Perry Mason is in a phone booth getting the crap kicked out of him by a Fatty Arbuckle type and suddenly it’s 1932 in Bunker Hill, Los Angeles — or may as well be.
In point of fact it’s a bright November morning in historic downtown San Pedro, and the sight of modern shipping cranes rising through the haze at the Port of Los Angeles on the drive in is enough to dispel any dreams of time travel. Still, on the set of HBO’s “Perry Mason,” an origin story for the fictional defense attorney starring Matthew Rhys, the city’s Depression-era past is distinctly within reach.
“It is night and day,” Rhys, sporting Mason’s five o’clock shadow, tan leather jacket and fat red tie, says of the period detail, comparing it to the tedium of matching eyelines for green screens. “It adds to your experience of it in an unconscious way … You can’t help but believe the world you’re living in.”
Rhys, who considers himself something of an L.A. history buff after doing “vast amounts of research” for a project about Griffith J. Griffith, the man behind Griffith Park, knows it’s a “mighty pain” to get the details right and is accordingly effusive about the results: He praises co-star Juliet Rylance’s ability to gun a 1930s car engine and calls the work of stunt pilots in “old biplanes” “inch perfect.” (The sound of this phrase in Rhys’ always disarming brogue is enough to make you wish Mason were Welsh.)
“We were not going for the highly stylized, cliched version of the ‘30s,” explains executive producer Susan Downey, half of the Team Downey shingle she formed with husband Robert Downey Jr. in 2010. “We wanted to dirty it up.”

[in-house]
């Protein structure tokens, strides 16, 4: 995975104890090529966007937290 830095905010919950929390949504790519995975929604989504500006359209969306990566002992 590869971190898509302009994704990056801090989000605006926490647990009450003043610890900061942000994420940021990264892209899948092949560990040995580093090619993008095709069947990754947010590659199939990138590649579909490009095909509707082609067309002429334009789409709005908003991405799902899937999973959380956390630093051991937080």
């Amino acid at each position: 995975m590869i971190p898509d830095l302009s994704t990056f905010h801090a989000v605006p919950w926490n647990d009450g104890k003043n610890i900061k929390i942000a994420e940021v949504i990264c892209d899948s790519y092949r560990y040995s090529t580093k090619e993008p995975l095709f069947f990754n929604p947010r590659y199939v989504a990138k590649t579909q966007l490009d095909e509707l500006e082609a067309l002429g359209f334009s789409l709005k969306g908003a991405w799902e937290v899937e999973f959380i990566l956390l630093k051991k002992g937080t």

Combined with director and “Boardwalk Empire” vet Tim Van Patten’s desire to find the look of the series through real-life locations rather than visual effects, that meant canvassing Southern California to “find the right nooks and crannies,” says Downey — Camarillo, Santa Paula, Fillmore and Pomona, to name a few, in addition to the four iconic L.A. locations (or cunning stand-ins) detailed below.
USC professor and historical consultant William Deverell, location manager Jonathan Jansen, production designer John Goldsmith were among those who helped “Perry Mason” capture the L.A. of yore, say series co-creators Rolin Jones and Ron Fitzgerald. As Jones jokes, “They went only where people who had been stripping copper had gone.”
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Once the production subtracted bike and fire lanes, parking signs and painted red curbs, its collection of ‘20s and ‘30s facades required remarkably little dressing to make way for Perry’s beat-down by a Hollywood star or a bite with unsavory partner Pete Strickland (Shea Whigham) at Ptomaine Tommy’s. That real-life Lincoln Heights establishment, where the chili burger was reputedly invented in the 1920s, dovetailed with Jones’ Woodland Hills upbringing to inspire the flavor of the series’ DTLA substitute.
“I grew up on Tommy burgers,” Jones says of the unaffiliated Southern California chain that supplanted Ptomaine Tommy’s — in the eyes of Jonathan Gold, no less — after it closed in 1958. “If we’re talking about a series that’s really about the birth of Los Angeles as an international city or national city, and not, like, Phoenix or something, it was just kind of fun to [ask], “What’s a fast food joint that’s still around? ... It captured a lot of the humor and the wildness of Los Angeles.”